Psoriatic arthritis is a condition that leads to pain and stiffness in joints. It can be caused by psoriasis, but sometimes occurs in people who don't have any visible psoriasis-related skin changes. Various treatments can relieve the symptoms and prevent damage to the joints.
It is estimated that 20% of people who have psoriasis also develop pain and inflammation in certain joints at some point. The joints start hurting and may feel stiff for a while, particularly in the morning. Movement often makes the stiffness disappear within half an hour. The affected joints may also become swollen, feel warm and sensitive to the touch. If the small joints between the vertebrae (spine bones) are inflamed, it might cause back pain.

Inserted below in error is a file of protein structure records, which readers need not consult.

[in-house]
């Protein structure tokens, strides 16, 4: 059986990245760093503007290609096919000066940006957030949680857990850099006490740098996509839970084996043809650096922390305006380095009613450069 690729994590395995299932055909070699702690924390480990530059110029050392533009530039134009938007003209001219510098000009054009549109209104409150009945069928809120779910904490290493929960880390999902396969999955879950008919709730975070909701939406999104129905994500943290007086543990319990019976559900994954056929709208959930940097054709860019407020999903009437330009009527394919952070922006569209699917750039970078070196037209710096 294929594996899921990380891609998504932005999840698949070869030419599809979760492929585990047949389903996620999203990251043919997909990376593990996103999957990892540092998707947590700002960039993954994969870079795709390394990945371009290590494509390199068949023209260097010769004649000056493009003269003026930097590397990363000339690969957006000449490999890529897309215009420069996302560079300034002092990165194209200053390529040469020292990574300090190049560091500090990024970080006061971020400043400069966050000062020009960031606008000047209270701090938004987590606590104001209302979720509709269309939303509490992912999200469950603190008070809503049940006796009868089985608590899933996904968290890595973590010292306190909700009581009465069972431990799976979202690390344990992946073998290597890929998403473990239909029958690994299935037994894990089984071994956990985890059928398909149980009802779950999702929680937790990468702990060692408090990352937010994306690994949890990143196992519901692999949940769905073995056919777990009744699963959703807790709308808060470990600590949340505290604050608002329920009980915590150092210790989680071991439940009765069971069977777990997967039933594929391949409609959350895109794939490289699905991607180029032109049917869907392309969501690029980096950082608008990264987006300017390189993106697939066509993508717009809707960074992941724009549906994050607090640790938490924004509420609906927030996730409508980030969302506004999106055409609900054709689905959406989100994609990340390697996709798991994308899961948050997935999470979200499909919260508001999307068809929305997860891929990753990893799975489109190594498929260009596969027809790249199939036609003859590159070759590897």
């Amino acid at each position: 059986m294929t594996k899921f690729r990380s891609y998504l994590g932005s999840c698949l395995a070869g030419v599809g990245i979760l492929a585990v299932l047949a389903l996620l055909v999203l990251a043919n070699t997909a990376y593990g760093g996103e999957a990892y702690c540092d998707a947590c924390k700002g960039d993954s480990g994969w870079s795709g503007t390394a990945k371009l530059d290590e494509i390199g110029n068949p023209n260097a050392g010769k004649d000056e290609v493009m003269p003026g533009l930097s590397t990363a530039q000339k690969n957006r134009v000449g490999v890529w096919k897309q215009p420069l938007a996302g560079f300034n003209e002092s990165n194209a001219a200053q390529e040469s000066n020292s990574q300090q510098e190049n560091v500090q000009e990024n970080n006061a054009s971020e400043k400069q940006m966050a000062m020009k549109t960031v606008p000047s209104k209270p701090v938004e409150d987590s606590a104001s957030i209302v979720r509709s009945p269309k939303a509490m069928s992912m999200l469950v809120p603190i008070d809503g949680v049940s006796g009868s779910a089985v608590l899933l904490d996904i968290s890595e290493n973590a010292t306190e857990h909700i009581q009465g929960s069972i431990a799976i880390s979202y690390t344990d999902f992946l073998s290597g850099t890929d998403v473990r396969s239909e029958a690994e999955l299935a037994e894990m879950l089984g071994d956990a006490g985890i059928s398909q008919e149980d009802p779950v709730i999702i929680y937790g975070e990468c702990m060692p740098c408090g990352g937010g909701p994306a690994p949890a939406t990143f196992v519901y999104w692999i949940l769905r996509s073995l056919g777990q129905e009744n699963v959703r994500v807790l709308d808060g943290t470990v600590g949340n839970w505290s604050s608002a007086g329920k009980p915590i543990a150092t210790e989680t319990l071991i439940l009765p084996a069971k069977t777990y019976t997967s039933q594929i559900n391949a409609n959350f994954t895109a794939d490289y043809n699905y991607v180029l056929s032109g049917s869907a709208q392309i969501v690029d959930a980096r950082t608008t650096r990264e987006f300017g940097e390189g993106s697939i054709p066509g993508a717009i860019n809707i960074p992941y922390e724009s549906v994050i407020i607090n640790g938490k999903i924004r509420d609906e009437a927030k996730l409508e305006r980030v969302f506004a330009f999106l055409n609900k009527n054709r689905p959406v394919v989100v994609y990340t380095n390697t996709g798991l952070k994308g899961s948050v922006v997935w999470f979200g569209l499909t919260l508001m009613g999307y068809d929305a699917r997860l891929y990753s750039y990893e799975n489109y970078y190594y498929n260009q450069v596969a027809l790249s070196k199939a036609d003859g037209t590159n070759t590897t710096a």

Psoriatic arthritis can occur in many joints of the body. It often affects the hands, feet, elbows, knees, neck or vertebrae. More than five joints typically become inflamed, including the joints at the end of the fingers and toes. These joints are especially prone to becoming deformed in severe cases. Tendons and tendon sheaths can also become inflamed.
Most people who have psoriatic arthritis also have nail psoriasis. This can lead to small dents in the nails, which may become thicker, change color or start peeling off too. Nail psoriasis is difficult to treat and sometimes mistaken for a fungal nail infection.